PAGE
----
Hitoshi Masutani
Senior Research Engineer, Media Innovation Laboratory, NTT Network Innovation Laboratories.
He received a B.E. in communication engineering in 1999 and an M.E. in electrical, electronic, and information engineering from Osaka University in 2001. After joining NTT Network Innovation Laboratories in 2001, he studied multicast networking and SIP (session initiation protocol)-based home networking. In 2005, He moved to the Visual Communication Division of NTT Bizlink, where he was responsible for developing and introducing visual communication services, including an IP-based high-quality large scale video conferencing system and a real-time content delivery system on IPv6 multicast. He also worked on developing their service order management system and network management system for video conference services. He has recently been developing high performance network function software for telecom carrier networks based on network functions virtualization at NTT Network Innovation Laboratories.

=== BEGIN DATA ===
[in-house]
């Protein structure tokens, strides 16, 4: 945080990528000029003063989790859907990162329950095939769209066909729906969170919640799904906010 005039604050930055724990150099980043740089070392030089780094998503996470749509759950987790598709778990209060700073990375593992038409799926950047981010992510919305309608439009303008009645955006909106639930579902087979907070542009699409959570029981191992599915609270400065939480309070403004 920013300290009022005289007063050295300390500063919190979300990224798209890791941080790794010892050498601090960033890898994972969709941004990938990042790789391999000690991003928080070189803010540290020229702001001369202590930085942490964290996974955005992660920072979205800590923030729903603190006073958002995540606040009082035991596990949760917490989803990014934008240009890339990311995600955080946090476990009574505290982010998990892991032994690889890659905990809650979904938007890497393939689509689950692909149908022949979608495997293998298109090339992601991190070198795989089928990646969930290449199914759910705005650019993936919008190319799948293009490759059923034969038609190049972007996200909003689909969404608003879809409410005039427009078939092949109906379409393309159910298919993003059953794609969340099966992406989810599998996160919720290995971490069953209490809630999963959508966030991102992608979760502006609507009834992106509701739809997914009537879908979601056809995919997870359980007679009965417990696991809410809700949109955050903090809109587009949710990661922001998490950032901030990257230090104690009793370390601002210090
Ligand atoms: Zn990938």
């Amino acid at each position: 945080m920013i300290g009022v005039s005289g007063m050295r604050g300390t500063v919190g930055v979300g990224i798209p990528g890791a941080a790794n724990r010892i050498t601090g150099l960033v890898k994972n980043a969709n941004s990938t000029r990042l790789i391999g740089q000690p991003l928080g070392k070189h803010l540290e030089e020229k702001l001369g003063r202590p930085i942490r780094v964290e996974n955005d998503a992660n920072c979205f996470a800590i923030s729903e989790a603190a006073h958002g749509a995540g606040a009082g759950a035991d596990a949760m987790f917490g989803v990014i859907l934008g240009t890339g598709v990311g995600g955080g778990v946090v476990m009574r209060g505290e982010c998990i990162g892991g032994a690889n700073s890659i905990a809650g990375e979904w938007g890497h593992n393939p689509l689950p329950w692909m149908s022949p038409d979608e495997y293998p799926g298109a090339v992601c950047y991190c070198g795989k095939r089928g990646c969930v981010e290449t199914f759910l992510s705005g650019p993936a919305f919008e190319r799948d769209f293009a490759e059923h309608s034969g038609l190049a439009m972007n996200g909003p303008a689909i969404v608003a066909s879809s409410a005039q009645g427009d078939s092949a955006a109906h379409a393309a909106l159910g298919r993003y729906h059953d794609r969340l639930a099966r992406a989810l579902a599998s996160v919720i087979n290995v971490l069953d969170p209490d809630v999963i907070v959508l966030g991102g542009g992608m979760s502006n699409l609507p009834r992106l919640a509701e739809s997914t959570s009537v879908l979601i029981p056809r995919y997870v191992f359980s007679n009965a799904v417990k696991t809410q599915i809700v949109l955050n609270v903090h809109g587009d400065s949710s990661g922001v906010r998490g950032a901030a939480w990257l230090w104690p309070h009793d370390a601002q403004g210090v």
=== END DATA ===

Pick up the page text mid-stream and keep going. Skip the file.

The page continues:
Katsuhiro Shimano
Senior Manager, NTT Network Innovation Laboratories.
He received a B.S. in physics from Waseda University, Tokyo, in 1991 and an M.S. in physics from the University of Tokyo in 1993. Since joining NTT in 1993, he has studied optical networks and network management and related areas such as optical network management systems, GMPLS (generalized multiprotocol label switching), and traffic engineering. He also spent time at the headquarters working on NGN (Next Generation Network) network architecture from the first phase of construction. He has recently been leading the research on SDN and network virtualization at NTT Network Innovation Laboratories.